Roundabout at Summerhall, Edinburgh
Toye (Samuel Tracy) is sixteen years old and good at just about everything he turns his attention to. A piano exam for a prestigious private school is fast approaching, and his best friends, Ash (Sara Hazemi) and Remi (Princess Khumalo), have learned to accept that he has to devote long hours of his spare time to piano practice. But not everything in Toye’s life is perfect. His father is gradually declining, thanks to Parkinson’s disease, and Toye is grimly aware of a gulf opening up between them.
And then, after reading a whole pile of books about black history, Toye suddenly decides he wants to change the world – to become a black activist.
He enlists Ash and Remi to help him and holds an impromptu meeting at his school at lunchtime, talking about black cultural icons, but quickly realises that it’s not enough. He has to reach more people, make real changes! His increasing obsession alienates first Remi, who – as head girl – feels compromised by his planned events, and then Ash, who is of Middle Eastern descent and is aware her own issues are being side-lined. Toye struggles on alone but is in danger of putting his musical ambitions at risk…
Half-Empty Glasses by Dipo Baruwa-Etti is a fascinating and beautifully nuanced play that gradually exerts a powerful grip over the audience’s emotions, making its complex themes easy to navigate. The depiction of Toye’s father – either Hazemi or Khumala speaking quietly into a microphone – is a simple stroke of genius, effortlessly demonstrating the distance between father and son. And I love Toye’s reactions to the music he’s making, the way it orders his world, helps him to navigate his way through life. When things start to go wrong, the discords this generates are genuinely jarring.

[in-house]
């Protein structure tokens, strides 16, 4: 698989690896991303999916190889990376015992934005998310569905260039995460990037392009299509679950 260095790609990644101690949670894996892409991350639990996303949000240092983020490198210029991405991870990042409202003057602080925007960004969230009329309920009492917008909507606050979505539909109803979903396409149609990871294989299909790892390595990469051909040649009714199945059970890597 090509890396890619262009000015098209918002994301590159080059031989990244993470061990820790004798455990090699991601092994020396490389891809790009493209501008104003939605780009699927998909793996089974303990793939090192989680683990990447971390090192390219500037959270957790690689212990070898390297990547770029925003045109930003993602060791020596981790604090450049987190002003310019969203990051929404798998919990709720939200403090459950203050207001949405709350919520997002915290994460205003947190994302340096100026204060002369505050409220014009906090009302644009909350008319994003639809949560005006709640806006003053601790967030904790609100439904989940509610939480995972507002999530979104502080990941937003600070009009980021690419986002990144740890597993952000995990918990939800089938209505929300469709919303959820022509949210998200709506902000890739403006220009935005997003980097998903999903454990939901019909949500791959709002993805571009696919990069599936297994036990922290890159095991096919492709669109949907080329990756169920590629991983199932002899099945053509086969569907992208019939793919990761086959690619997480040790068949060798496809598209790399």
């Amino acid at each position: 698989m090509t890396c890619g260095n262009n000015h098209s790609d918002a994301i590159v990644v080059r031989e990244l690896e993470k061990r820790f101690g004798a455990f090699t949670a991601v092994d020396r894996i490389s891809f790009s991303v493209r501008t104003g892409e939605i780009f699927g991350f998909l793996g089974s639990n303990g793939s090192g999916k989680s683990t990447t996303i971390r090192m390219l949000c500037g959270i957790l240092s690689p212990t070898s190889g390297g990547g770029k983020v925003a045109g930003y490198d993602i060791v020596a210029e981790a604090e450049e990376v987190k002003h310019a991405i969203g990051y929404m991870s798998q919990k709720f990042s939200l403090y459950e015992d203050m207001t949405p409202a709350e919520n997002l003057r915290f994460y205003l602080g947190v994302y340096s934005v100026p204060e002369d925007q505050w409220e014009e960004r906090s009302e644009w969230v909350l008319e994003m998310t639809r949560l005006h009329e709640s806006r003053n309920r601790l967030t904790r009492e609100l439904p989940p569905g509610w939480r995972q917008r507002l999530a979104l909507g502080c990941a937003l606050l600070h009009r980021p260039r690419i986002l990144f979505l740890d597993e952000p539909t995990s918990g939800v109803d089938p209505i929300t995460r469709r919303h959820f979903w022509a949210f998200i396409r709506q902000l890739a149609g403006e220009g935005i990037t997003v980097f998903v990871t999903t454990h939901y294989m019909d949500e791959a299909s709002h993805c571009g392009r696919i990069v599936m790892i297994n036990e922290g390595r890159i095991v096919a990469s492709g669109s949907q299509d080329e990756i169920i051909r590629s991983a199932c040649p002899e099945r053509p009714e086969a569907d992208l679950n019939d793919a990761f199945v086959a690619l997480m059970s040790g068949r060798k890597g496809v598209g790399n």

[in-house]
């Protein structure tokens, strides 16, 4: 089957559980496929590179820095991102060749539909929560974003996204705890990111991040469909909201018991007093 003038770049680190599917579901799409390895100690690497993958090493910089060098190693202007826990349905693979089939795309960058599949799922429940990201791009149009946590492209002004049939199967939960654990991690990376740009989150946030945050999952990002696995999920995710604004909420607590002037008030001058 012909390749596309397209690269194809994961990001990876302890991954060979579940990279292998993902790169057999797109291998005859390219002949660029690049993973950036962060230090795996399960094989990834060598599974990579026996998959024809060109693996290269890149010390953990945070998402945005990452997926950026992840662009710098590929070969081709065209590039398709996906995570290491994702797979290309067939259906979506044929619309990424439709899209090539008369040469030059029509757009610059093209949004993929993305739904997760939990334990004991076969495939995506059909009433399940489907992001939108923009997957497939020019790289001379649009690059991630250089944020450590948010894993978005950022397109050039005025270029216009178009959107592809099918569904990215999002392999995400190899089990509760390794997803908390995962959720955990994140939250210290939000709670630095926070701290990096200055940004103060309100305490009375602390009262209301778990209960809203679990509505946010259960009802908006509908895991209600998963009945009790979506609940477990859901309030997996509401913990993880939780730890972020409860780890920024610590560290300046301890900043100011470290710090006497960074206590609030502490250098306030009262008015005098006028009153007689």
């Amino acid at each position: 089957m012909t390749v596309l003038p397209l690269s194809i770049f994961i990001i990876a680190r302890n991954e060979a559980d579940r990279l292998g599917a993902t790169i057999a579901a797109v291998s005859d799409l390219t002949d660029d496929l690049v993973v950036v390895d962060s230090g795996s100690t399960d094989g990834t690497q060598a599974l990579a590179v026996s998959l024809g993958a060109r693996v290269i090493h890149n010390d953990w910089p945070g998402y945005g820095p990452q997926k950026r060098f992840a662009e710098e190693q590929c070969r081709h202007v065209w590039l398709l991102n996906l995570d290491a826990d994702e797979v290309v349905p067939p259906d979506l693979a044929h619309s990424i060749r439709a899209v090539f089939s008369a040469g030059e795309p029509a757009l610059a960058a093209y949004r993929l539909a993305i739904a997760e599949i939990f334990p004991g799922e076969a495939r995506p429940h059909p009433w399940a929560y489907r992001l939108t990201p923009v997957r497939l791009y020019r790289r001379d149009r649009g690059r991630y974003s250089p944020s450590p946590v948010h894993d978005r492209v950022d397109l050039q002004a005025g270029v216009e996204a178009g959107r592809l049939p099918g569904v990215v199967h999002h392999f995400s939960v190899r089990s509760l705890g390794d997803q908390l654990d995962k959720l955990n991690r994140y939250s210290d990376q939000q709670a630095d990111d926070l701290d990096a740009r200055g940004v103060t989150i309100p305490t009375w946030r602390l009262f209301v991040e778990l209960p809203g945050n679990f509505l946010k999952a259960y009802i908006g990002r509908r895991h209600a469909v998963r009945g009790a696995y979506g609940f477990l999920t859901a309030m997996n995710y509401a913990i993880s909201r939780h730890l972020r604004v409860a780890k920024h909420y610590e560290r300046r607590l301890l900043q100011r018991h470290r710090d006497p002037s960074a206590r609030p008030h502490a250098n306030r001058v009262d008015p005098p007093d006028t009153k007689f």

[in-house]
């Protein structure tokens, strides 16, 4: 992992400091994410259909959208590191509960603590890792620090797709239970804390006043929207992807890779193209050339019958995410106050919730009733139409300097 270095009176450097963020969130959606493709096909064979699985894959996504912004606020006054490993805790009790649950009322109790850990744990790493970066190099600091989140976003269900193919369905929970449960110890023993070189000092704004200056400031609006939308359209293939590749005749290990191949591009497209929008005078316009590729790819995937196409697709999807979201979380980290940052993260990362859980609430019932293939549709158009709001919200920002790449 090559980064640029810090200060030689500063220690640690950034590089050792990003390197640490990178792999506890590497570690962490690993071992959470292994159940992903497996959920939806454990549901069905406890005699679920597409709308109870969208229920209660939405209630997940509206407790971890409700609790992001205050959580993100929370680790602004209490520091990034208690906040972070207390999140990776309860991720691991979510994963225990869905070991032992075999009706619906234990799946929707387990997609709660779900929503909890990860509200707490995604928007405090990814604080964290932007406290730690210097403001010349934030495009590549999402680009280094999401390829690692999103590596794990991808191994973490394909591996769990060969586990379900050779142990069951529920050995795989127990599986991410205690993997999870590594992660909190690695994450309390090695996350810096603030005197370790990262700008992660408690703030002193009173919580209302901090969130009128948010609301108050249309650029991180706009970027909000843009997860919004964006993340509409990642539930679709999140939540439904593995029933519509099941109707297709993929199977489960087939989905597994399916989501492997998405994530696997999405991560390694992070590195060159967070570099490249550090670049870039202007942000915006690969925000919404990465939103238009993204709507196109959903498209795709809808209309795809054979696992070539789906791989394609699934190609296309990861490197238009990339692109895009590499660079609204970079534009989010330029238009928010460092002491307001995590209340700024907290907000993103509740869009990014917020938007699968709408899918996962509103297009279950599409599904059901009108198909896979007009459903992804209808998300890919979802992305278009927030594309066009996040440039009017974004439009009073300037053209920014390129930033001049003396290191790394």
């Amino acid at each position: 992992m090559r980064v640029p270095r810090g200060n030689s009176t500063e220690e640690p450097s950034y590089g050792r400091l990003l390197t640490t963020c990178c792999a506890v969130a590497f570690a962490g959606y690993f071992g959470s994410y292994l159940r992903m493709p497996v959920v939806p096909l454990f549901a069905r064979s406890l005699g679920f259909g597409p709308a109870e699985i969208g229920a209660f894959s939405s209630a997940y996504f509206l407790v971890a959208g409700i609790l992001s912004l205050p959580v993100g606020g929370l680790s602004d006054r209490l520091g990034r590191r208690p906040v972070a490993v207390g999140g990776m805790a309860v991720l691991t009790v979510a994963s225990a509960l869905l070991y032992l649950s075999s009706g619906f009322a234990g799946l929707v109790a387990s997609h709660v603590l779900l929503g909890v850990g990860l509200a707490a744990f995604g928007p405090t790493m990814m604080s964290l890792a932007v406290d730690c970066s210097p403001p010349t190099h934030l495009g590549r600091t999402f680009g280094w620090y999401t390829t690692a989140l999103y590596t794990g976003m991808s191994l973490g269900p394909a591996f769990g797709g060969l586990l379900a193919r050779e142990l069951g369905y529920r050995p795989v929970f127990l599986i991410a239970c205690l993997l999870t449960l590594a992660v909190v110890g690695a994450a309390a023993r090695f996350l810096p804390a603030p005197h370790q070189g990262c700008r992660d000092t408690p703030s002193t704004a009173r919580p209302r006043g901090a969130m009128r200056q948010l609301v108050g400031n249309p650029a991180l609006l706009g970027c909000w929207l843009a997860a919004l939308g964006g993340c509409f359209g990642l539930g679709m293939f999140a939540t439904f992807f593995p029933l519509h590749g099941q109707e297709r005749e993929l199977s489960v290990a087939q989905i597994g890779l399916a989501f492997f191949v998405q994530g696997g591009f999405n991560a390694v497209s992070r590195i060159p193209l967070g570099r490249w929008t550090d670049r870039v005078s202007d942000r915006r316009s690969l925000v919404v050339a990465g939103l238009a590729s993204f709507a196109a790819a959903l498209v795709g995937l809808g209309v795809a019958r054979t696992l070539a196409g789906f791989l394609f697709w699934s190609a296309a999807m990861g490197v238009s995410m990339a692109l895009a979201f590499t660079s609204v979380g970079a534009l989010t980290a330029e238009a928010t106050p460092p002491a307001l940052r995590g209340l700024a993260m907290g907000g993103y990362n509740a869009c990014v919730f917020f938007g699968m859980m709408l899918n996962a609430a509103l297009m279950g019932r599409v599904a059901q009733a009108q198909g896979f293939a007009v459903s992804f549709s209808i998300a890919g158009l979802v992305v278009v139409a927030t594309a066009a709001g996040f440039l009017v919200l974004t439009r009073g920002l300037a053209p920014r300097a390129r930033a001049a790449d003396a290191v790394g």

Sensitively directed by Kaleya Baxe and with superb musical input by Roly Botha, this is an absolute delight from start to finish. Hats should also be raised to the young cast who, as well as starring in Half-Empty Glasses are also appearing daily in two other superb plays at Paines Plough, working their collective socks off. We’ve yet to see a disappointing production at Roundabout and this year their offerings are flying particularly high.
Don’t miss your chance to see what they have to offer.